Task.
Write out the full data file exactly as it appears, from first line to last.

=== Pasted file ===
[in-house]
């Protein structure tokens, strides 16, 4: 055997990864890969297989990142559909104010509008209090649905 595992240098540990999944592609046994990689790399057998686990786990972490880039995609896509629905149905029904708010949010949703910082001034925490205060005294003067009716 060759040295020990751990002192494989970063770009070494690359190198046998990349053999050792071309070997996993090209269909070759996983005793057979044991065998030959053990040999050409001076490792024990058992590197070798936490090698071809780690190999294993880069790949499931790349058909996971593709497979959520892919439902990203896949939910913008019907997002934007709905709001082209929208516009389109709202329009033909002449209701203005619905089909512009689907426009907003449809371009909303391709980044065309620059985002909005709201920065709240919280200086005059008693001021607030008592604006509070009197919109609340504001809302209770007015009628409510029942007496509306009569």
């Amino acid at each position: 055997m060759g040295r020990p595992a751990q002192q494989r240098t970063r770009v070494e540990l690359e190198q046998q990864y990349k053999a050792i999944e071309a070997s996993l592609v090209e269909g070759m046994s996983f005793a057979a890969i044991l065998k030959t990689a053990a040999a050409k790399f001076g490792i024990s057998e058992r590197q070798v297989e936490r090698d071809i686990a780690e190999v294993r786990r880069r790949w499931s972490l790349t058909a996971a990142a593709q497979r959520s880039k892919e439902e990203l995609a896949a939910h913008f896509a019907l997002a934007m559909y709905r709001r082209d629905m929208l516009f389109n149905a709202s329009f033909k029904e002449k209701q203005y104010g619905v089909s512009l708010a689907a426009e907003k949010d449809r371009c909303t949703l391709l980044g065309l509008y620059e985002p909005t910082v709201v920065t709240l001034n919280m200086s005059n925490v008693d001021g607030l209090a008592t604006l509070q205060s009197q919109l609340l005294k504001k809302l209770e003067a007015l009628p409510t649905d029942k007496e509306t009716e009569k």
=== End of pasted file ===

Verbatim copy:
[in-house]
């Protein structure tokens, strides 16, 4: 055997990864890969297989990142559909104010509008209090649905 595992240098540990999944592609046994990689790399057998686990786990972490880039995609896509629905149905029904708010949010949703910082001034925490205060005294003067009716 060759040295020990751990002192494989970063770009070494690359190198046998990349053999050792071309070997996993090209269909070759996983005793057979044991065998030959053990040999050409001076490792024990058992590197070798936490090698071809780690190999294993880069790949499931790349058909996971593709497979959520892919439902990203896949939910913008019907997002934007709905709001082209929208516009389109709202329009033909002449209701203005619905089909512009689907426009907003449809371009909303391709980044065309620059985002909005709201920065709240919280200086005059008693001021607030008592604006509070009197919109609340504001809302209770007015009628409510029942007496509306009569």
């Amino acid at each position: 055997m060759g040295r020990p595992a751990q002192q494989r240098t970063r770009v070494e540990l690359e190198q046998q990864y990349k053999a050792i999944e071309a070997s996993l592609v090209e269909g070759m046994s996983f005793a057979a890969i044991l065998k030959t990689a053990a040999a050409k790399f001076g490792i024990s057998e058992r590197q070798v297989e936490r090698d071809i686990a780690e190999v294993r786990r880069r790949w499931s972490l790349t058909a996971a990142a593709q497979r959520s880039k892919e439902e990203l995609a896949a939910h913008f896509a019907l997002a934007m559909y709905r709001r082209d629905m929208l516009f389109n149905a709202s329009f033909k029904e002449k209701q203005y104010g619905v089909s512009l708010a689907a426009e907003k949010d449809r371009c909303t949703l391709l980044g065309l509008y620059e985002p909005t910082v709201v920065t709240l001034n919280m200086s005059n925490v008693d001021g607030l209090a008592t604006l509070q205060s009197q919109l609340l005294k504001k809302l209770e003067a007015l009628p409510t649905d029942k007496e509306t009716e009569k």